Morel Ltd, Farbenbloom ney-General and Others (No. 4)

Judgment Date27 May 1930
Date27 May 1930
CourtSupreme Court (Irish Free State)

Supreme Court

Moore and Others v. Attorney-General and Others
THE ATTORNEY-GENERAL FOR SAORSTÁT saorstátÉIREANN éireann,WILLIAM GOAN, and Others, Defendants (No. 4) (1)

Practice - Appeal - Extension of time - Claim to a several fishery in tidal waters - Claim disputed and a public right to the fishery asserted - Attorney-General and others defendants - Appeal by the defendants other than the Attorney-General - No appeal by the Attorney-General except as to costs - Application by Attorney-General to enlarge notice of appeal - Rules of the Supreme Court (Ir.), 1905, Or. LXIV, r. 7 -Rules of the High Court and Supreme Court, 1926, Or. XXXVIII.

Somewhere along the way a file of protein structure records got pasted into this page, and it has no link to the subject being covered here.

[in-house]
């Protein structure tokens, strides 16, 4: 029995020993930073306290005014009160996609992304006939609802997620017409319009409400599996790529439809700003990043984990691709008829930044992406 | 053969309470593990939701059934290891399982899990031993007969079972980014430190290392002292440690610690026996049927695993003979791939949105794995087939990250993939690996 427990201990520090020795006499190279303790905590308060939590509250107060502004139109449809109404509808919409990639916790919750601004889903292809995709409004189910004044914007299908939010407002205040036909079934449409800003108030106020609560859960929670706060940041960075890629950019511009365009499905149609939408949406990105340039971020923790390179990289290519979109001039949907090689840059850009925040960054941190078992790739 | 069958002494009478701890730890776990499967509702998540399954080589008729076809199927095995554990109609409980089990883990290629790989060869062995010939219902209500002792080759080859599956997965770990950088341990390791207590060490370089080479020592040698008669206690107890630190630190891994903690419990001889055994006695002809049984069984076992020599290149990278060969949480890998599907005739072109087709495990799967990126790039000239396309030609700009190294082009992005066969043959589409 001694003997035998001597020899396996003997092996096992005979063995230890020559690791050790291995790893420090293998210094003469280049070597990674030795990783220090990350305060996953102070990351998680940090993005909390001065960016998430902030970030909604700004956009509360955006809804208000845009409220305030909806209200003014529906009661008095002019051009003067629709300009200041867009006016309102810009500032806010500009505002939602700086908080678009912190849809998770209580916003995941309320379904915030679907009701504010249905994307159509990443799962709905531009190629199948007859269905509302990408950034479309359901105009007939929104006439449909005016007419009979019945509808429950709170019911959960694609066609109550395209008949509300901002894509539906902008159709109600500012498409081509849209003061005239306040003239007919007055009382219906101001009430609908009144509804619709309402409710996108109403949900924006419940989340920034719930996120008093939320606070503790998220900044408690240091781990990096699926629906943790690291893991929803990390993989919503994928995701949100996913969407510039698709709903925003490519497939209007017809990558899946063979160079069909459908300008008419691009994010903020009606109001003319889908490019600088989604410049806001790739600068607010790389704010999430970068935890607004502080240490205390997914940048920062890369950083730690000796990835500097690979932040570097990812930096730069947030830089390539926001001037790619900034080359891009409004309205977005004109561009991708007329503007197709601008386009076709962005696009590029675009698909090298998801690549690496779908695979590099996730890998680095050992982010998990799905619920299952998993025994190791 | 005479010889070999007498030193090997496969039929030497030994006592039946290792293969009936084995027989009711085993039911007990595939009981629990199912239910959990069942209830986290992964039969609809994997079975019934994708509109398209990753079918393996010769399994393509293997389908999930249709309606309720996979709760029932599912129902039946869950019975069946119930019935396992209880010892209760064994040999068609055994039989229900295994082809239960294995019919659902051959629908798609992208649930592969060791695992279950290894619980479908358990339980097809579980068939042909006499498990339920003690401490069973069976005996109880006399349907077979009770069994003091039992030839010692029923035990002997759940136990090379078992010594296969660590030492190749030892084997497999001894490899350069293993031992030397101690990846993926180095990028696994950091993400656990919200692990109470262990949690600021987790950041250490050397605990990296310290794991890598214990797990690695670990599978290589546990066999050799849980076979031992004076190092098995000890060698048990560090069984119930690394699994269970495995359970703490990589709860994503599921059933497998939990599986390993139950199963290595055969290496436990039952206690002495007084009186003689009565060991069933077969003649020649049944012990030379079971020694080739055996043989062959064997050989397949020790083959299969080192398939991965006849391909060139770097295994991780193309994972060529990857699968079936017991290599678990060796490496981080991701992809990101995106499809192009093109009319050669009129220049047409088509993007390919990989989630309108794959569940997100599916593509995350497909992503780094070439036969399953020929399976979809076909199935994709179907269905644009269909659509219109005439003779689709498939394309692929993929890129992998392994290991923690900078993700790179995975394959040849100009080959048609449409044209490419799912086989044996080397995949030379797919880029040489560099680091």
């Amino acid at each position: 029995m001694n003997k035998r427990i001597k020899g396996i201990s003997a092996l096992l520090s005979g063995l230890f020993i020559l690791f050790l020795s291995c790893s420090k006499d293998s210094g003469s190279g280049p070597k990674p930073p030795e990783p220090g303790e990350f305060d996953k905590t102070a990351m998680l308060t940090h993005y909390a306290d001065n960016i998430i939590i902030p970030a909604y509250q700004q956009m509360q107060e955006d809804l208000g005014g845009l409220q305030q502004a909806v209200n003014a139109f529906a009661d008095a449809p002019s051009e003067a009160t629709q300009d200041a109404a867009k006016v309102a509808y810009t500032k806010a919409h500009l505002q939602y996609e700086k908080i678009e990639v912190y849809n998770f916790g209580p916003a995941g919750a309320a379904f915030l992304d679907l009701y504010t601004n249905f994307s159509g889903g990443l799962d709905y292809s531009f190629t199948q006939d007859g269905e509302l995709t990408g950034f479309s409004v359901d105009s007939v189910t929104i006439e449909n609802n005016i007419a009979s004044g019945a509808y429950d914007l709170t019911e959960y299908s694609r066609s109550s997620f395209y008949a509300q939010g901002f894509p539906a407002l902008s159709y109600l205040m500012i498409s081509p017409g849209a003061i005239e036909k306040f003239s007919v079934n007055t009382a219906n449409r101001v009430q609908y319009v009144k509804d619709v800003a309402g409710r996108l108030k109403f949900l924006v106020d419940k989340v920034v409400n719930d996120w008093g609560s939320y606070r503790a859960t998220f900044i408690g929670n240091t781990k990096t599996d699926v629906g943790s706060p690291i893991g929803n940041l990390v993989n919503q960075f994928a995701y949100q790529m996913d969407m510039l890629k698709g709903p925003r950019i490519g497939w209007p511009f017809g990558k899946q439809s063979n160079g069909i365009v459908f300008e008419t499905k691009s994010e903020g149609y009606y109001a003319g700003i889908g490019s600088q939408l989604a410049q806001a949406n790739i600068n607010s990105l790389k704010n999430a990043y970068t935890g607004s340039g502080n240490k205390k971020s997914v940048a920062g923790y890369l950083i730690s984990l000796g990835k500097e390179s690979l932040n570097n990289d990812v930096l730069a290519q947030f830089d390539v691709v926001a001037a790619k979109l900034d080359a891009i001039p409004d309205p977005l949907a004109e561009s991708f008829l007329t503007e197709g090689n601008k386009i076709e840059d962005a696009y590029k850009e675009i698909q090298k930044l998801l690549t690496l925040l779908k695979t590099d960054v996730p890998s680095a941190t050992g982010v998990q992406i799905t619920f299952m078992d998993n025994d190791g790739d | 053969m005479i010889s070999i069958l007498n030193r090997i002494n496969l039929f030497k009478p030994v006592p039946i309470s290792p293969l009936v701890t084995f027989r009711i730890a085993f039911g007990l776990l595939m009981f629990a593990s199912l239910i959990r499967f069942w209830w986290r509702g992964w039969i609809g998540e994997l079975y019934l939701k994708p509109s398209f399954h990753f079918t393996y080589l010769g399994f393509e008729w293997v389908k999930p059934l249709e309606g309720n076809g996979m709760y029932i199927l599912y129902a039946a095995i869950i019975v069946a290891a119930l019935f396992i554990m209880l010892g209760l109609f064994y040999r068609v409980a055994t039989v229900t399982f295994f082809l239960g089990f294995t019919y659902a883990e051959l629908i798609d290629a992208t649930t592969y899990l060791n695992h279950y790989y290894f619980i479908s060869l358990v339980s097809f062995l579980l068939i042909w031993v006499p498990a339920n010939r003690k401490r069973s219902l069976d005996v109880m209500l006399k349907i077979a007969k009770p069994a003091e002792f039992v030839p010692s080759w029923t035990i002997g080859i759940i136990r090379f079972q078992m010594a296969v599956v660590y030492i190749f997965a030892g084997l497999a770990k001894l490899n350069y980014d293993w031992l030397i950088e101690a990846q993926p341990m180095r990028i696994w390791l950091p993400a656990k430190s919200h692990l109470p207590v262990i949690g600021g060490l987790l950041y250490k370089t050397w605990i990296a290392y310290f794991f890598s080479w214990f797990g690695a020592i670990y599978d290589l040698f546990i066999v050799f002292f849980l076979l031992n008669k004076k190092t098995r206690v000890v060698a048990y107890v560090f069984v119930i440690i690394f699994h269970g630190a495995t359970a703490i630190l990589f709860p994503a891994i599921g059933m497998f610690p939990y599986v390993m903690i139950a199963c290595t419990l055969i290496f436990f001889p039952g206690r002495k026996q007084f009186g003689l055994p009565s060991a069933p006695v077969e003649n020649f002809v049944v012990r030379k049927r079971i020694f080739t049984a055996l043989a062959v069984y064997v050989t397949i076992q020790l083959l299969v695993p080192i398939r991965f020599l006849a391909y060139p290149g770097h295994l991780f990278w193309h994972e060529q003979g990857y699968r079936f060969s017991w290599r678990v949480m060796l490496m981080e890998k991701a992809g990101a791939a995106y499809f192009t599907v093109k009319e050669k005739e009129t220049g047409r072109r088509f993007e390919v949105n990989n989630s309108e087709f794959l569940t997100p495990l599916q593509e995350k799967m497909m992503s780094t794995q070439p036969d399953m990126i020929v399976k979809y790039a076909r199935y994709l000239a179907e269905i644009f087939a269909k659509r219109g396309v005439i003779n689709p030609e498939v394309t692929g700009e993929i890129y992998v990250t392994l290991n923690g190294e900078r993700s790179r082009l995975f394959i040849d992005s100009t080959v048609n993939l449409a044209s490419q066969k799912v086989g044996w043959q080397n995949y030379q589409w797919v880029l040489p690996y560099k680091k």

Motion on Notice for liberty to appeal from so much of the order of Johnston J. in the action as was not the subject of the notice of appeal already lodged, or, alternatively, for an extension of time for appealing.

The motion was grounded on the affidavit of Mr. Michael A. Corrigan, the Chief State Solicitor, filed on the 1st day of May, 1930, which was as follows:—

"1. The plaintiffs in this action claim a declaration that they are entitled to a several fishery in the tidal portion of the River

Erne, in the County of Donegal, and an injunction to restrain the defendants and all other persons from trespassing upon the said several fishery and fishing therein, or obstructing the plaintiffs in the exclusive use and enjoyment of the said several fishery, and damages for the entry on said fishery.